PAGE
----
The invention of narratives to explain why there are more total sellers than buyers in particular stock indices can seem to me like an act as creative and fanciful as astrology or reading meaning from sheep entrails.
Maybe “the stock market” is down because people are starting to realize the holidays will be a bummer, or the election picture feels less clear than it did a week ago, or weather has turned in gloomy ways, or the elections in Chile and Bolivia indicate the left is on the march and the right is in retreat, or it’s foggy in New York City today, or instability in general is in the air when the President storms out of his 60 Minutes interview and the other guy is hardly at the top of his game.
Or just because October is spooky, to markets and in general.
Maybe it’s down because it’s been overinflated for a long time, and it doesn’t take much to make it turn. The market is a herd. Herds can turn on a sudden startle, on almost nothing, as Larry McMurtry tells us:
Long ago, when I was a young cowboy, I witnessed a herd reaction in a real herd – about one hundred cattle that some cowboys and I were moving from one pasture to another along a small asphalt farm-to-market road. It was mid-afternoon in mid-summer. Men, horses, and cattle were all drowsy, the herd just barely plodding along, until one cow happened to drag her hoof on the rough asphalt, making a loud rasping sound. In an instant that sleepy herd was in full flight, and our horses too. A single sound on a summer afternoon produced a short but violent stampede. The cattle and horses ran full-out for perhaps one hundred yards. It was the only stampede I was ever in, and a dragging hoof caused it.
Maybe the vibe is just off.
I’m not saying this headline is wrong, just that it might be. Words like “on” or “amidst” can be made to do more work than they ought to. The idea stock market study or business analysis is a hard science is silly. There’s absolutely room to consider the role of unquantifiable vibes. You might as fairly say Stocks Fall On Gloomy Animal Spirits.
Further, the human need to put a story on events is unstoppable. Narrative investing is kind of becoming a thing, but I still feel there’s a flawed sense that you can make a science of it.
From Larry McMurtry’s review of Connie Bruck’s bio of Lew Wasserman, in the newly unlocked NYRofB archives.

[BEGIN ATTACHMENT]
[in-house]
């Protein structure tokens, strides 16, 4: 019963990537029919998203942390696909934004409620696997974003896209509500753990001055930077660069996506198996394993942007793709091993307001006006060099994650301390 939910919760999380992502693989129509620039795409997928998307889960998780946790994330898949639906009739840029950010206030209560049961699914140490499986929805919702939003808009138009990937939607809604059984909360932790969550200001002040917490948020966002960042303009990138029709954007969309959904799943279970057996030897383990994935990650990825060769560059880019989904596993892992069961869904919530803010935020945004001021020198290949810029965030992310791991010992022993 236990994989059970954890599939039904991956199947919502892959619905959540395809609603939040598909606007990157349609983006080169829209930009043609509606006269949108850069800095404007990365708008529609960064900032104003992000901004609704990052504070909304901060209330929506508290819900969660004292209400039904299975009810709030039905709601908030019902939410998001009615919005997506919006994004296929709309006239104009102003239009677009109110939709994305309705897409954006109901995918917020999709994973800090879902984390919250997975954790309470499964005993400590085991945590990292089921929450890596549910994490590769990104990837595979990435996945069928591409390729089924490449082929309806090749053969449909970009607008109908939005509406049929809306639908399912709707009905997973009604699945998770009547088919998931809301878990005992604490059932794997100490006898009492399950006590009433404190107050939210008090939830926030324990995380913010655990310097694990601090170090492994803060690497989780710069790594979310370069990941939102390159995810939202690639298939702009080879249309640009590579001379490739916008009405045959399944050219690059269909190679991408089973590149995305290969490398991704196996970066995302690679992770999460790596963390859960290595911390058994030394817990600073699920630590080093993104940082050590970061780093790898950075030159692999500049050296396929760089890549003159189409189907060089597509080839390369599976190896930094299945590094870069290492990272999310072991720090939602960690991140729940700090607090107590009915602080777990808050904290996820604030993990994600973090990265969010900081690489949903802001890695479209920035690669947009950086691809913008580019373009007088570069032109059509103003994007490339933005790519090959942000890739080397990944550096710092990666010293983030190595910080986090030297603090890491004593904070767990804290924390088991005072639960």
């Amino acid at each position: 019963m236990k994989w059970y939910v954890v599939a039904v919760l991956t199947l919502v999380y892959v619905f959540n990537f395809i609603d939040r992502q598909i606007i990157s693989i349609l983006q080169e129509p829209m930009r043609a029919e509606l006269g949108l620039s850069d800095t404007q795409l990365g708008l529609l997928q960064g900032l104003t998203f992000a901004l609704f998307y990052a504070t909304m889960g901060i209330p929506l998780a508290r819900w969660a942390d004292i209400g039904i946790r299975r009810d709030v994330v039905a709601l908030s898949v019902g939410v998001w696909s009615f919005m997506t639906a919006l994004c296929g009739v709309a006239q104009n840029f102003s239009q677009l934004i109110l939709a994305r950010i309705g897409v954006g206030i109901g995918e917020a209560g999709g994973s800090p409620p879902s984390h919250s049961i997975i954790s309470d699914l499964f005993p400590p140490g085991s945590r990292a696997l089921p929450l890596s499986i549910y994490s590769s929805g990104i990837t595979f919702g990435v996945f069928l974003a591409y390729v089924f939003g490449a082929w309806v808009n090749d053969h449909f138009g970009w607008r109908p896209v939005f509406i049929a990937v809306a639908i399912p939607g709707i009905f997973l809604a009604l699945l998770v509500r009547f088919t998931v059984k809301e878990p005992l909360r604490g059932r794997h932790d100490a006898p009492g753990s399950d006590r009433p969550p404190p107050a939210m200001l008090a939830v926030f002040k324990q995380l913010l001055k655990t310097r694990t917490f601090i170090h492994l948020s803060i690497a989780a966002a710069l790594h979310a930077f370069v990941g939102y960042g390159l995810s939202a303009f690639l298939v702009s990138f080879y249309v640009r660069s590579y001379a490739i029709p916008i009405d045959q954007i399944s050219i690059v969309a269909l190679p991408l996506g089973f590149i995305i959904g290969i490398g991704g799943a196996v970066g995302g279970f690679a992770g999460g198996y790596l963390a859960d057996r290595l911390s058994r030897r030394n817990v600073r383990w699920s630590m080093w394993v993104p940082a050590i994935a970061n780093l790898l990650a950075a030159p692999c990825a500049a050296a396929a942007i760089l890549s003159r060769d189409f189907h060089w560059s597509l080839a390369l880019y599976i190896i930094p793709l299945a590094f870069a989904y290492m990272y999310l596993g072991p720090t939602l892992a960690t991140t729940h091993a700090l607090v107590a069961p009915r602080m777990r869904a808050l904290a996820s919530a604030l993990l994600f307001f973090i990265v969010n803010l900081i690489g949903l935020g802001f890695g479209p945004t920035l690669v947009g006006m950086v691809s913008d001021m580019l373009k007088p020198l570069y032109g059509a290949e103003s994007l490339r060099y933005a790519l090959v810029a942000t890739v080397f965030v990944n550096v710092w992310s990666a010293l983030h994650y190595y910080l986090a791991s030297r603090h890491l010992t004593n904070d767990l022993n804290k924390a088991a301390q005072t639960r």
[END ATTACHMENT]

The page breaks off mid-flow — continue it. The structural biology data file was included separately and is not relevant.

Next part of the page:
From those same archives, Renata Adler’s savage attack on Pauline Kael drops a parenthetical on TV:
They trade sex stories. Capote tells of a homosexual fling he had with Errol Flynn. Marilyn: “It’s not as if you told me anything new. I’ve always known Errol zigzagged. I have a masseur, he’s practically my sister, and he was Tyrone Power’s masseur, and he told me all about the things Errol and Ty Power were doing…. So let’s hear your best experience. Along those lines.”
Capote: “The best? The most memorable? Suppose you answer the question first.”
Marilyn: “And I drive hard bargains! Ha! (Swallowing champagne) Joe’s not bad. He can hit home runs. If that’s all it takes, we’d still be married. I still love him, though. He’s genuine.”
Capote: “Husbands don’t count. Not in this game.”
Marilyn (nibbling her nail, really thinking): “Well, I met a man, he’s related to Gary Cooper somehow. A stockbroker, and nothing much to look at– sixty-five, and he wears those very thick glasses. Thick as jellyfish. I can’t say what it was, but–”
Capote: “You can stop right there. I’ve heard all about him from other girls… He’s Rocky Cooper’s stepfather. He’s supposed to be sensational.”
Marilyn: “He is. Okay, smart-ass. Your turn.”
Who was this mysterious man?
Veronica “Rocky” Cooper. From her Wikipedia:
Veronica Balfe was born to Veronica Gibbons and Harry Balfe, Jr. Following her parents’ divorce, she lived in Paris with her mother. Balfe did not see her father for many years, but kept in touch with her grandfather, who owned a ranch in California. Balfe saw her father a few years before his death in the 1950s. Her mother married Paul Shields, a successful Wall Street financier.
An avid sportswoman, Balfe was known to her friends by the nickname, “Rocky.” 
Aside from that and this, the man seems to slip through the internet. But what else do you need to know, really?
Always the possibility that Truman Capote made all this up for whatever reason.
Great interview with Joe Coloumbe, Trader Joe himself, from Coriolis Research (ht somebody or another on Twitter.
They have all kinds of great reports over there by the way. Should I grow mungbeans in Northwest Queensland??
This is “good” in a way I guess, but this isn’t supposed to be how this works: